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CNBC.com managing editor Allen Wastler, discusses three stories heating up on the web, including one high-frequency trading paper Wall Street is freaking out about.
A new book is out defending high-frequency trading, with its author calling critic Michael Lewis "dead wrong."
Peter Kovac, "Flash Boys: Not So Fast" author, discusses where Michael Lewis' book "Flash Boys" went wrong. Insight into high-frequency trading, with Tom Joyce, Arxis Capital; and CNBC contributor Jon Najarian.
The WSJ reported on academic studies which have found a time lag between when important SEC filing documents are posted and when the same information is sold to private subscribers. CNBC's Eamon Javers has the details.
Rapid-fire investors get access to documents before other users of the SEC's system for distributing company filings, the Wall Street Journal reported.
Wells Fargo is closing down its alternative trading system, or "dark pool," due to decreased customer demand.
The Securities Exchange Commission on Thursday accused a New York-based trading firm of manipulating the closing price of thousands of stocks.
Dmitry Loschinin, CEO of Luxoft, a company that provides software for high frequency trading platforms, says there has been growth in the area.
The first federal prosecution in the U.S. for issuing a large trade order with the intent to cancel those orders after they've moved the market, known as spoofing, has taken place, reports CNBC's Eamon Javers.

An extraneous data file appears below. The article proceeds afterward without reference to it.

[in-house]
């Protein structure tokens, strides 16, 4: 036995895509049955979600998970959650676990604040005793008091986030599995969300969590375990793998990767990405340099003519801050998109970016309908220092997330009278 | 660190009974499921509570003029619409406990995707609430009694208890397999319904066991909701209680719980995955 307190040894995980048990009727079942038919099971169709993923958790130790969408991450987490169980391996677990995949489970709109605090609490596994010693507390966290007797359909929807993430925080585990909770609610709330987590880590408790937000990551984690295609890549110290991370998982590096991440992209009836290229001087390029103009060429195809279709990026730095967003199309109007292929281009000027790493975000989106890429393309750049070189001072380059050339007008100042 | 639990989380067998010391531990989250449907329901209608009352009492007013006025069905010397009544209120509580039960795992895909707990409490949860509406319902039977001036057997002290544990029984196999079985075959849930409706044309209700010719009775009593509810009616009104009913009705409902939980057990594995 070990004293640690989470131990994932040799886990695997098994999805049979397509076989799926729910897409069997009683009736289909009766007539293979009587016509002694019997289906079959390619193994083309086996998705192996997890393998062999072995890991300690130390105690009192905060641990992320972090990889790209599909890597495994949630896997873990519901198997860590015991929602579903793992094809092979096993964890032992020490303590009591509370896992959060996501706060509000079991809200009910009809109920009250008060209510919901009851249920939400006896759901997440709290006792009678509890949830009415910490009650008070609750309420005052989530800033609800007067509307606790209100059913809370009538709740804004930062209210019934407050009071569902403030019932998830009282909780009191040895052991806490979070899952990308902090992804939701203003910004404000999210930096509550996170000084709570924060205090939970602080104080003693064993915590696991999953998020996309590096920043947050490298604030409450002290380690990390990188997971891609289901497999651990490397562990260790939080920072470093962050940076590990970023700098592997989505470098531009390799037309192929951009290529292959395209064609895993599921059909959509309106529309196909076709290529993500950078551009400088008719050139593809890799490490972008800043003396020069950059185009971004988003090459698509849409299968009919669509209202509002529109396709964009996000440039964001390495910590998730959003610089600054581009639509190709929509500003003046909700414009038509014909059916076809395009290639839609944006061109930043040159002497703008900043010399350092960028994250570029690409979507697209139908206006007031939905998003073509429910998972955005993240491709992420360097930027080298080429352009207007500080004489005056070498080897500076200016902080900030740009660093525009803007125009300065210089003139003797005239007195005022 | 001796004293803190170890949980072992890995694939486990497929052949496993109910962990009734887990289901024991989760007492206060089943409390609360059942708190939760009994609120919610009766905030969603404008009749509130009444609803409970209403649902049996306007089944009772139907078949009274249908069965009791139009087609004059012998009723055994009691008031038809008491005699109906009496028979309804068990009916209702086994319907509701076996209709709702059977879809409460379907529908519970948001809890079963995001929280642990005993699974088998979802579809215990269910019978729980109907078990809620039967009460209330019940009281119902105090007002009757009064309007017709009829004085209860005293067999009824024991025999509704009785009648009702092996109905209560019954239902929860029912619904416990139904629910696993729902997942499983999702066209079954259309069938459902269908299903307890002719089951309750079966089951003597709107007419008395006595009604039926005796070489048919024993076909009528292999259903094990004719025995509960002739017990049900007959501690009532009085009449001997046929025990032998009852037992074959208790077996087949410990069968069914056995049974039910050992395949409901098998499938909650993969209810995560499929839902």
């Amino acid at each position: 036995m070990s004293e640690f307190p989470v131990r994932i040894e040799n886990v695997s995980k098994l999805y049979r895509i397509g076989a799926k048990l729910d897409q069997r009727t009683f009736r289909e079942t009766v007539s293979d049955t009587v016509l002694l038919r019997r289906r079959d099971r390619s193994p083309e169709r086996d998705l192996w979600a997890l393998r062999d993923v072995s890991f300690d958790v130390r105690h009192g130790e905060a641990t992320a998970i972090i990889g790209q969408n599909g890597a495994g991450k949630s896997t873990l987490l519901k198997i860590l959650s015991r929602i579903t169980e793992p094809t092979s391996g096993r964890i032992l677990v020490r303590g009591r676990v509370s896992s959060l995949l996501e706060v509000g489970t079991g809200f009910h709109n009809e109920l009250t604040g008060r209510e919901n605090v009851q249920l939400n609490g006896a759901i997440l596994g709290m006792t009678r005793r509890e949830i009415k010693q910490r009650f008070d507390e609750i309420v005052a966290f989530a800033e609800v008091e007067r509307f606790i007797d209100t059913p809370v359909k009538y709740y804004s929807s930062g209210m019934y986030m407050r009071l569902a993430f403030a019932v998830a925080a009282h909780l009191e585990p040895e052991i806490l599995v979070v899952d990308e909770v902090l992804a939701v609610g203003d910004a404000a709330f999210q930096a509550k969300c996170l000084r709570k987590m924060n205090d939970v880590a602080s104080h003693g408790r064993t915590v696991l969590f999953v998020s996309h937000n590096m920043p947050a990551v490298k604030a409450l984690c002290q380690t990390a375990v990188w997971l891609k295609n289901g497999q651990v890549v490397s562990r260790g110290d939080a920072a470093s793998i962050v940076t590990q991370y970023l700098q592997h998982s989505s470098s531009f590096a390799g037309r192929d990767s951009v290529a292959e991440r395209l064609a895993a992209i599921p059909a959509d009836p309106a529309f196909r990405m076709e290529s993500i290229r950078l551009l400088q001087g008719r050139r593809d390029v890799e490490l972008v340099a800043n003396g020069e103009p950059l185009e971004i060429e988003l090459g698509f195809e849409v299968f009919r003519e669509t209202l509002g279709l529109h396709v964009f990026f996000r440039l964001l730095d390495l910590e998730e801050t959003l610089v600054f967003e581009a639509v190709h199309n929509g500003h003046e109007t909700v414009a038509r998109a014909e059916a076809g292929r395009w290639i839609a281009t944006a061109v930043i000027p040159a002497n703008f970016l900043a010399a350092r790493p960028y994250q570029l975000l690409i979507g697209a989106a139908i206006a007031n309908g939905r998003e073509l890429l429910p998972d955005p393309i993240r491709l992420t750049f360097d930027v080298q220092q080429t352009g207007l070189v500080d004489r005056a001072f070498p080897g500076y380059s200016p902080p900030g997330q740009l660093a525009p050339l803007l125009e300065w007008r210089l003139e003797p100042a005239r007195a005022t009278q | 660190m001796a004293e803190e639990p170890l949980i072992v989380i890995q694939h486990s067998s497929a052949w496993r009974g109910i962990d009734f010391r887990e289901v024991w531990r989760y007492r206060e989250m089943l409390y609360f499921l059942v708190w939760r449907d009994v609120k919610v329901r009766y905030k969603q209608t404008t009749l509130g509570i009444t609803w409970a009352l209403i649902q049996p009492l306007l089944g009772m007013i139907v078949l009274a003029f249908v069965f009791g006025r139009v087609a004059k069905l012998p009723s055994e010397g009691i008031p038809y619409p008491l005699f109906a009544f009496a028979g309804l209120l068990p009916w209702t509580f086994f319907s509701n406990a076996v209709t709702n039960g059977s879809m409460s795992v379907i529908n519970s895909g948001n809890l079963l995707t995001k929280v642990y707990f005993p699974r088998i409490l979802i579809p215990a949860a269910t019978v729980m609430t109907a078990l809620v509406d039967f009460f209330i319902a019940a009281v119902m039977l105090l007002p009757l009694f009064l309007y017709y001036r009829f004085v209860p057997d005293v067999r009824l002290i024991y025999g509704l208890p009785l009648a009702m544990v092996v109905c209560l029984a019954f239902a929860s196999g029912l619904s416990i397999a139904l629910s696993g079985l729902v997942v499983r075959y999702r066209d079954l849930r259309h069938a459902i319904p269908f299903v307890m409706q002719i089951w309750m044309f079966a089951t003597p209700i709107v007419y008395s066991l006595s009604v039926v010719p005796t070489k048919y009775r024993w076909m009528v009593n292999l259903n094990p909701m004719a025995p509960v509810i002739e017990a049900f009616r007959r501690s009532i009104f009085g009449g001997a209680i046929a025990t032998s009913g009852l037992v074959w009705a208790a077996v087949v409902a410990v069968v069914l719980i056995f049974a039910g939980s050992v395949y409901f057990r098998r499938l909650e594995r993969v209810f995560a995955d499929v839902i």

Barclays' CEO told CNBC the bank has a strong defense to allegations it used its private trading system to benefit high-speed traders.
Eric Schneiderman defended a controversial lawsuit against the British bank Barclays and opposed its motion to dismiss the case.
High-speed platforms would begin to look less like impenetrable computer fortresses and more like old-fashioned exchange floors under the plan.
It's the biggest complaint of the trading community this year: where has all the volume gone?
A program to change the way small-company stocks are traded could slow high-frequency action, though some worry that the initial steps are too tepid.
Bart Chilton, DLA Piper senior policy advisor and CFTC former commissioner, has now left the CFTC and is working alongside the lobbying group for high-frequency trading. As a regulator, Chilton blasted high-frequency traders as "cheetahs." CNBC's Eamon Javers and Kate Kelly provide perspective.
Bart Chilton, DLA Piper senior policy advisor and CFTC former commissioner, talks about the "revolving door" between the public and private sector.
Former CFTC Commissioner Bart Chilton was famous for calling high frequency traders "cheetahs." CNBC's Eamon Javers reports Chilton has now left the CFTC is working alongside the lobbying group for high frequency trading.
Former CFTC Commissioner Bart Chilton, who has blasted high-frequency traders as "cheetahs," has gone to work with a leading HFT association.
Mark Pumfrey, head of EMEA at Liquidnet, defends dark pools saying it is important that they exist to protect retail investors.
Rebecca Healey, senior analyst at Tabb Group, discusses the importance of dark pools and says the focus should be on providing greater clarity.